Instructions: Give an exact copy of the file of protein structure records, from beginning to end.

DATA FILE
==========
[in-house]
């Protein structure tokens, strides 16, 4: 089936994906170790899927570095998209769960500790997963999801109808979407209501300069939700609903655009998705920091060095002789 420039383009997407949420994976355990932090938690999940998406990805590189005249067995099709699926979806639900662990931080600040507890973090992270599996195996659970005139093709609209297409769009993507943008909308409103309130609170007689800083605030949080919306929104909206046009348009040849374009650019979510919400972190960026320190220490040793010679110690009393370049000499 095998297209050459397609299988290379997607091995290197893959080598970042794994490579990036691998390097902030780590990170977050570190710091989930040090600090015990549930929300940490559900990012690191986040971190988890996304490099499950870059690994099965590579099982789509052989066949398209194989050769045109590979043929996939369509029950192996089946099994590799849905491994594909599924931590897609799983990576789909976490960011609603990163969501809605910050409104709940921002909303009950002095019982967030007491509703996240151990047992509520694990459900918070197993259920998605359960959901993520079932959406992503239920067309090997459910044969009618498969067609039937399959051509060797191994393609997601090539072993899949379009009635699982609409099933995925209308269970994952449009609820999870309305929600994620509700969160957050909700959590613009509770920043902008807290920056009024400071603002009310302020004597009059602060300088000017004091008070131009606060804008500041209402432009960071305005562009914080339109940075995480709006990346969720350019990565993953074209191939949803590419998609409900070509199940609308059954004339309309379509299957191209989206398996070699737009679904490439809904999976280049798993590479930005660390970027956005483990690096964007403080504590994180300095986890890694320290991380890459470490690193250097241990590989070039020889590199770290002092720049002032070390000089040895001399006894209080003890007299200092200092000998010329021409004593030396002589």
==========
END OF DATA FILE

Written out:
[in-house]
């Protein structure tokens, strides 16, 4: 089936994906170790899927570095998209769960500790997963999801109808979407209501300069939700609903655009998705920091060095002789 420039383009997407949420994976355990932090938690999940998406990805590189005249067995099709699926979806639900662990931080600040507890973090992270599996195996659970005139093709609209297409769009993507943008909308409103309130609170007689800083605030949080919306929104909206046009348009040849374009650019979510919400972190960026320190220490040793010679110690009393370049000499 095998297209050459397609299988290379997607091995290197893959080598970042794994490579990036691998390097902030780590990170977050570190710091989930040090600090015990549930929300940490559900990012690191986040971190988890996304490099499950870059690994099965590579099982789509052989066949398209194989050769045109590979043929996939369509029950192996089946099994590799849905491994594909599924931590897609799983990576789909976490960011609603990163969501809605910050409104709940921002909303009950002095019982967030007491509703996240151990047992509520694990459900918070197993259920998605359960959901993520079932959406992503239920067309090997459910044969009618498969067609039937399959051509060797191994393609997601090539072993899949379009009635699982609409099933995925209308269970994952449009609820999870309305929600994620509700969160957050909700959590613009509770920043902008807290920056009024400071603002009310302020004597009059602060300088000017004091008070131009606060804008500041209402432009960071305005562009914080339109940075995480709006990346969720350019990565993953074209191939949803590419998609409900070509199940609308059954004339309309379509299957191209989206398996070699737009679904490439809904999976280049798993590479930005660390970027956005483990690096964007403080504590994180300095986890890694320290991380890459470490690193250097241990590989070039020889590199770290002092720049002032070390000089040895001399006894209080003890007299200092200092000998010329021409004593030396002589």